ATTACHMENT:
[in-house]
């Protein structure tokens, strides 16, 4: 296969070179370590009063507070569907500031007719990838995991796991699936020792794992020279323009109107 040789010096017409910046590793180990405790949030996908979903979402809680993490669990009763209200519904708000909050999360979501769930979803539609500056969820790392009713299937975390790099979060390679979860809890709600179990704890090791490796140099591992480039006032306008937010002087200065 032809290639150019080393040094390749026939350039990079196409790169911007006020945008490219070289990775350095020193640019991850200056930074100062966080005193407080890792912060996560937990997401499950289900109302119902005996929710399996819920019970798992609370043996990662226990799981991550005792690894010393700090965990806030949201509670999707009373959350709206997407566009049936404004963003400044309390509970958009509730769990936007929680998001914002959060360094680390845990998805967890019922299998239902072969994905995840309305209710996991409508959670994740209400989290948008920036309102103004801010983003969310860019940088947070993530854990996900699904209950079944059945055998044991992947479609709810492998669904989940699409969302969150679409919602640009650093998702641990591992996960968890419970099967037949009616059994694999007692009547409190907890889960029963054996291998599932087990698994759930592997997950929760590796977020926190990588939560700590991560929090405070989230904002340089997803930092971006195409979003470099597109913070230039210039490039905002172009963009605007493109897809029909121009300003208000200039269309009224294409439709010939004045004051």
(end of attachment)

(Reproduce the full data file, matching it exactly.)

[in-house]
């Protein structure tokens, strides 16, 4: 296969070179370590009063507070569907500031007719990838995991796991699936020792794992020279323009109107 040789010096017409910046590793180990405790949030996908979903979402809680993490669990009763209200519904708000909050999360979501769930979803539609500056969820790392009713299937975390790099979060390679979860809890709600179990704890090791490796140099591992480039006032306008937010002087200065 032809290639150019080393040094390749026939350039990079196409790169911007006020945008490219070289990775350095020193640019991850200056930074100062966080005193407080890792912060996560937990997401499950289900109302119902005996929710399996819920019970798992609370043996990662226990799981991550005792690894010393700090965990806030949201509670999707009373959350709206997407566009049936404004963003400044309390509970958009509730769990936007929680998001914002959060360094680390845990998805967890019922299998239902072969994905995840309305209710996991409508959670994740209400989290948008920036309102103004801010983003969310860019940088947070993530854990996900699904209950079944059945055998044991992947479609709810492998669904989940699409969302969150679409919602640009650093998702641990591992996960968890419970099967037949009616059994694999007692009547409190907890889960029963054996291998599932087990698994759930592997997950929760590796977020926190990588939560700590991560929090405070989230904002340089997803930092971006195409979003470099597109913070230039210039490039905002172009963009605007493109897809029909121009300003208000200039269309009224294409439709010939004045004051």